Terms such as "mental health," "mental illness," "normal," or "abnormal," are completely misleading. These terms were attempts to describe either (1) the unwillingness of an individual to submit to, or function according to, an externally imposed standard or model from other people or from a culture or a society, or (2) the effects of distress patterns on an individual's functioning.
    Traditional "therapy" in the oppressive society has as a goal to make or "help" individuals "adjust" to the society as it is. Yoga, meditation, self help groups, taking turns listening to each other has as its goal to empower humans so that they will transform the society that it will fit humans' rational needs.

  33. Ben_Ralston says:

    HI Diverticulum,
    If you'd researched a little more deeply you'd have found that RPT was founded (in a way) to redress the problems caused by Theta Healing.
    Simon Rose, founder of RPT was a Theta Healer who became disillusioned with it, and created something much better.
    And actually the RPT website, videos there, etc, are not my cup of tea either! It's an old site, and the new RPT site should be up next month. It'll present an amazing modality in a much better way i think.
    Thanks for the comment.

  34. Ben_Ralston says:

    Hi Joe,
    you raise a very interesting point. Namely, the different intention behind the (so called) traditional medical system's approach to mental health, and the kind of therapy I am involved with.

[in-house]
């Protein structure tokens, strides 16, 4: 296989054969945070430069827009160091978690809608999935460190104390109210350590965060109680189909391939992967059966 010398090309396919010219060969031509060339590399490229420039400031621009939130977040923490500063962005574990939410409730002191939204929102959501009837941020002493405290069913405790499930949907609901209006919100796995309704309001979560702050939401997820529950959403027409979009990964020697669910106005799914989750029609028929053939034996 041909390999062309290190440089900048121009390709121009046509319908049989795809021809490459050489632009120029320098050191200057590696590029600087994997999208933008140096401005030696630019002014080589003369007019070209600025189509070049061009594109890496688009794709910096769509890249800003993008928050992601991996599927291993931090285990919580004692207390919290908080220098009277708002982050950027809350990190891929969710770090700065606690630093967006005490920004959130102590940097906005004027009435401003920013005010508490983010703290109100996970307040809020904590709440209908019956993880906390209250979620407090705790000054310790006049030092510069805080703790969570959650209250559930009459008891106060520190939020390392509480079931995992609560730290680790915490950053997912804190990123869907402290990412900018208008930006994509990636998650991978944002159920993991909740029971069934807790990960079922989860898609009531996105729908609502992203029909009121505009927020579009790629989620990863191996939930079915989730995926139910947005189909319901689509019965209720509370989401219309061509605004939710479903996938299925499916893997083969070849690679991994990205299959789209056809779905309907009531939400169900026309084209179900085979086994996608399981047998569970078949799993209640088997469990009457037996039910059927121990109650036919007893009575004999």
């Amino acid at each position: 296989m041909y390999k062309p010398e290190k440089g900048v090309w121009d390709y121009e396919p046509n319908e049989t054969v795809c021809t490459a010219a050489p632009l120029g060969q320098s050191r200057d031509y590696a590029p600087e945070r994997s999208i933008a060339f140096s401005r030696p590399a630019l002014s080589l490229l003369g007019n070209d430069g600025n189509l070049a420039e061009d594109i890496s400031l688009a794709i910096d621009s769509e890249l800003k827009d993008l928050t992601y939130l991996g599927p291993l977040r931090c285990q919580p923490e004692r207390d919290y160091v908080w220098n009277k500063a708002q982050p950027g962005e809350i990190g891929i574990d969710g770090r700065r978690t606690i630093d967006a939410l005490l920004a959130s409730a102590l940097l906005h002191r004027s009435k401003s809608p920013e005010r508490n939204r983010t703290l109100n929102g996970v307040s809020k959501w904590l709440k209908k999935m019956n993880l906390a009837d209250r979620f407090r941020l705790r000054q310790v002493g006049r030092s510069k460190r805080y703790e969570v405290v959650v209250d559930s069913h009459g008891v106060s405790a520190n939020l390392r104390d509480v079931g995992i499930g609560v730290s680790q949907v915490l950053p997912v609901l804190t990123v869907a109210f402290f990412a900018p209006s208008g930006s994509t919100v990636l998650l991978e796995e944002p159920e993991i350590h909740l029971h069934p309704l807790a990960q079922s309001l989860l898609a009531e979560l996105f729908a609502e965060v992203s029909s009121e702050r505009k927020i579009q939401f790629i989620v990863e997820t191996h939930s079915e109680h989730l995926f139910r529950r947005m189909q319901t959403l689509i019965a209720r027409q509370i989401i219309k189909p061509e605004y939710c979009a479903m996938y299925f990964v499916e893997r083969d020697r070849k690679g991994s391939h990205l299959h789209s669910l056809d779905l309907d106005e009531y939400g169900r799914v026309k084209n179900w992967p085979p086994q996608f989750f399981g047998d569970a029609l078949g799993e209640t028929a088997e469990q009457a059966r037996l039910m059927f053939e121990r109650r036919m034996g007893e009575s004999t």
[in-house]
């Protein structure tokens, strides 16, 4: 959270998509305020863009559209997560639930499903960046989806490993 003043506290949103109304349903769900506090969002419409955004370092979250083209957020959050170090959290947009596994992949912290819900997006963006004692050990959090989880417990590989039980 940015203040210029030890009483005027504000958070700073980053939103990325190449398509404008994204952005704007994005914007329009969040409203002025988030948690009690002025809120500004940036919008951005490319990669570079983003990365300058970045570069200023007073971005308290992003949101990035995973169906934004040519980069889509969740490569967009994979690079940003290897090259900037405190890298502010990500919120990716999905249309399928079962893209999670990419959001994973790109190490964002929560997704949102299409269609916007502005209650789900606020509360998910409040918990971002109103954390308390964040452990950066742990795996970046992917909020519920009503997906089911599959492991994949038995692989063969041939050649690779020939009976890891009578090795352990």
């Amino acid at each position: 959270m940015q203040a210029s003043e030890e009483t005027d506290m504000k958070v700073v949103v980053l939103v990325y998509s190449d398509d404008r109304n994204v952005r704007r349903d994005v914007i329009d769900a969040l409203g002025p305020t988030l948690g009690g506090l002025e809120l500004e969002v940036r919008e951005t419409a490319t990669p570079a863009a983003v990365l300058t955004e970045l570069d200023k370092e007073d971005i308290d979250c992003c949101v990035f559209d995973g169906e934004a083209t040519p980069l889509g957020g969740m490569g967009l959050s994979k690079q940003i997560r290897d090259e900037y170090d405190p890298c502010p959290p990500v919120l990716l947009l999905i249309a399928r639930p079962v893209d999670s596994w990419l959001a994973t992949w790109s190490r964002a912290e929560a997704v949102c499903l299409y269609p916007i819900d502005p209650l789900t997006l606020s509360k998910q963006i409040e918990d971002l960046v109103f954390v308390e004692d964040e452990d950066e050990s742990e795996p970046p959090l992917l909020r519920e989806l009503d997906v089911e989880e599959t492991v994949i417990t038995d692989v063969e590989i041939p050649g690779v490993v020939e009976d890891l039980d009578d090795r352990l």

I agree wholeheartedly – I believe we are all a little crazy 🙂 To acknowledge this is to find a some freedom. To try to be 'sane' is in fact a rather more frightening prospect!
    I read a wonderful book on raising children before I became a Dad recently, called The Continuum Concept. In it, the author tells of her trips to live with a native tribe in the Amazon. She recalls how one man would climb a hill above the village, and banging his drum, scream at the top of his voice for several hours. No one in the village would bat an eyelid. he came down, and carried on as per usual… to me, that's a healthy behavior, and a healthy society that accepts it.
    I wonder what would happen here…

  35. diverticulum says:

    Any time extraordinary claims are made, like "super-fast and easy healing", I think it's important to do the research. I did mine, thanks. I hope everyone will check out the system and these claims for themselves. We may not draw the same conclusions, but we all need to ask the questions. It's not for nothing that discrimination is so valued by the Buddha and Patanjali…

  36. randolphr says:

    Ben, I find you well reasoned and well intentioned. Thank you for taking the time & energy to share and respond.

  37. Ben Ralston says:

    Thank you Randoph for perceiving clearly, and for taking time to say so…